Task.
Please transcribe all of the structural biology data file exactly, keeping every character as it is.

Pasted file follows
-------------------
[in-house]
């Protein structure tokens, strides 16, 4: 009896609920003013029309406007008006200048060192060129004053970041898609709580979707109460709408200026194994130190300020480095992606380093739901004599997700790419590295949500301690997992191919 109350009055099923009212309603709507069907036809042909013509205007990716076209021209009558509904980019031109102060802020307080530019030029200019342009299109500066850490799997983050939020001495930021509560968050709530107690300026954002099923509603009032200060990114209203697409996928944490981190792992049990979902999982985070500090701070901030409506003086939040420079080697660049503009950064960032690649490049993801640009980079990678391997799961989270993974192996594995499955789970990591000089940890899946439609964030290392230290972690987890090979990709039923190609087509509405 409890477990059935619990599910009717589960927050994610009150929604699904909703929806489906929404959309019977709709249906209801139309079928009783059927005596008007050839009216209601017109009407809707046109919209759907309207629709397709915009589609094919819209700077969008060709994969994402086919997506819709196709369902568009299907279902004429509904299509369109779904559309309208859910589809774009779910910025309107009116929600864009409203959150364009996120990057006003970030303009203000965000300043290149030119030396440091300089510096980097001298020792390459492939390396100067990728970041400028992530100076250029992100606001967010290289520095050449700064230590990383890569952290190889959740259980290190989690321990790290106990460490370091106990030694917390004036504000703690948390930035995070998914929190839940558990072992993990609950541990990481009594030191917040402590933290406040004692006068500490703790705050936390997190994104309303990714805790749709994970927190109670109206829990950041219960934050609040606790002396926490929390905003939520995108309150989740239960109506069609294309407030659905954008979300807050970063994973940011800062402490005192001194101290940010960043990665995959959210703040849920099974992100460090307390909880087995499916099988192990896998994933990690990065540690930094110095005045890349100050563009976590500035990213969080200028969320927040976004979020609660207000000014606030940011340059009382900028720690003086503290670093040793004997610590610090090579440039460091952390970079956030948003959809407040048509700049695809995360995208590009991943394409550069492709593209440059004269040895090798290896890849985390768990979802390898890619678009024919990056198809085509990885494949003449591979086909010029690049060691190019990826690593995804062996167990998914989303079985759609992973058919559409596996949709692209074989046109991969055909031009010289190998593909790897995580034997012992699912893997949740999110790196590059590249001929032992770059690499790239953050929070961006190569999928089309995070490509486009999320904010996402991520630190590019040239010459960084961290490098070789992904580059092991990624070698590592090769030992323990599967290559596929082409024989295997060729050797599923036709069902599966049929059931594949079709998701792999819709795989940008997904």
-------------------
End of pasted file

[in-house]
């Protein structure tokens, strides 16, 4: 009896609920003013029309406007008006200048060192060129004053970041898609709580979707109460709408200026194994130190300020480095992606380093739901004599997700790419590295949500301690997992191919 109350009055099923009212309603709507069907036809042909013509205007990716076209021209009558509904980019031109102060802020307080530019030029200019342009299109500066850490799997983050939020001495930021509560968050709530107690300026954002099923509603009032200060990114209203697409996928944490981190792992049990979902999982985070500090701070901030409506003086939040420079080697660049503009950064960032690649490049993801640009980079990678391997799961989270993974192996594995499955789970990591000089940890899946439609964030290392230290972690987890090979990709039923190609087509509405 409890477990059935619990599910009717589960927050994610009150929604699904909703929806489906929404959309019977709709249906209801139309079928009783059927005596008007050839009216209601017109009407809707046109919209759907309207629709397709915009589609094919819209700077969008060709994969994402086919997506819709196709369902568009299907279902004429509904299509369109779904559309309208859910589809774009779910910025309107009116929600864009409203959150364009996120990057006003970030303009203000965000300043290149030119030396440091300089510096980097001298020792390459492939390396100067990728970041400028992530100076250029992100606001967010290289520095050449700064230590990383890569952290190889959740259980290190989690321990790290106990460490370091106990030694917390004036504000703690948390930035995070998914929190839940558990072992993990609950541990990481009594030191917040402590933290406040004692006068500490703790705050936390997190994104309303990714805790749709994970927190109670109206829990950041219960934050609040606790002396926490929390905003939520995108309150989740239960109506069609294309407030659905954008979300807050970063994973940011800062402490005192001194101290940010960043990665995959959210703040849920099974992100460090307390909880087995499916099988192990896998994933990690990065540690930094110095005045890349100050563009976590500035990213969080200028969320927040976004979020609660207000000014606030940011340059009382900028720690003086503290670093040793004997610590610090090579440039460091952390970079956030948003959809407040048509700049695809995360995208590009991943394409550069492709593209440059004269040895090798290896890849985390768990979802390898890619678009024919990056198809085509990885494949003449591979086909010029690049060691190019990826690593995804062996167990998914989303079985759609992973058919559409596996949709692209074989046109991969055909031009010289190998593909790897995580034997012992699912893997949740999110790196590059590249001929032992770059690499790239953050929070961006190569999928089309995070490509486009999320904010996402991520630190590019040239010459960084961290490098070789992904580059092991990624070698590592090769030992323990599967290559596929082409024989295997060729050797599923036709069902599966049929059931594949079709998701792999819709795989940008997904």